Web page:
Co-operative Bank has posted a decline in annual profit mainly due to one-off costs of becoming a bank and changing its name.
The Wellington-based bank, formerly PSIS, made a profit of $5.7 million for the year to March, a decrease of 20% compared with the previous year.
Deposits rose 4% to $1.2 billion while lending increased 3.5% to $1.2 billion.
Chairman Steven Fyfe says the banking market has been subdued, while it also had to deal with registering as a bank and rebranding itself.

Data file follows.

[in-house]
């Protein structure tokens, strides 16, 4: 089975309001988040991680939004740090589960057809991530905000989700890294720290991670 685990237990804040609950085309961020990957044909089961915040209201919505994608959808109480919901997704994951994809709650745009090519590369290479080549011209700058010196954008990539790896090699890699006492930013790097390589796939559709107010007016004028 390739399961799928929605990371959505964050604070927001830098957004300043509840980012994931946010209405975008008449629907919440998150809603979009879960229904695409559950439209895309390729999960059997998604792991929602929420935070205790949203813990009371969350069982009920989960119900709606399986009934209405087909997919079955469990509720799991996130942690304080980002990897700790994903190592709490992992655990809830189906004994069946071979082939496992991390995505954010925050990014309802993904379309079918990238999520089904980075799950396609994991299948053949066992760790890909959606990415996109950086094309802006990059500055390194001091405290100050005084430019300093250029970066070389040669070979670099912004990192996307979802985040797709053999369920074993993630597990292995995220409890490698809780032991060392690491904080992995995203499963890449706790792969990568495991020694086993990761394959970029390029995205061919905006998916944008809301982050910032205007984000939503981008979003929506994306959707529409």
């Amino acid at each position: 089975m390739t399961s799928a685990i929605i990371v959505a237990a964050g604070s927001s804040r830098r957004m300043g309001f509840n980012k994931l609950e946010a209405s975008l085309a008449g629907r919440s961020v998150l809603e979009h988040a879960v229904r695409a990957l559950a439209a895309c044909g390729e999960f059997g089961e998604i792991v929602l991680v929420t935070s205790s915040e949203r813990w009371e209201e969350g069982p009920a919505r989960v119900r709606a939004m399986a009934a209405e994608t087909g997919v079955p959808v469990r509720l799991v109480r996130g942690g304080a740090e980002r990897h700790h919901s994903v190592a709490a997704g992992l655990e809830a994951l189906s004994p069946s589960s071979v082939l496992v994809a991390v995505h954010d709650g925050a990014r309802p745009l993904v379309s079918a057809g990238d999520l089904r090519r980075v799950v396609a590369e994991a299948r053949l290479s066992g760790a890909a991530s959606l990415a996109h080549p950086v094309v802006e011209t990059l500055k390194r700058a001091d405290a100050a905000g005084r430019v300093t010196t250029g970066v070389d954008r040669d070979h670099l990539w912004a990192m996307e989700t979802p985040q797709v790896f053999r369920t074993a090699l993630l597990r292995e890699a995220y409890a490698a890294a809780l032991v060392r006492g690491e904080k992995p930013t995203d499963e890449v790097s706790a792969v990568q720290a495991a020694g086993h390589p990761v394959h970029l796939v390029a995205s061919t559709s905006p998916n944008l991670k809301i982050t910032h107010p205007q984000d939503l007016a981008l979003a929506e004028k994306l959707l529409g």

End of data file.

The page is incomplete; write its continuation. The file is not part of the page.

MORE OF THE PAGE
He says the bank will now step up its efforts to attract customers from its bigger, Australian-owned rivals.
Mr Fyfe believes more New Zealanders will choose to bank with Co-operative Bank as its brand becomes better known.
He says co-operative banks have performed very well around the world in the last few years and Co-operative Bank's members elect its directors and any surplus profits are shared with members.
Total reserves increased 4.5% to $129 million and the bank's capital adequacy ratio stands at 17.5% - well above the regulatory minimum of 8%.
Meanwhile, the bank has named former Westpac banker Bruce McLachlan as its new chief executive.
Mr McLachlan spent 10 years at Westpac and was acting chief executive for a short time. His appointment is subject to Reserve Bank approval.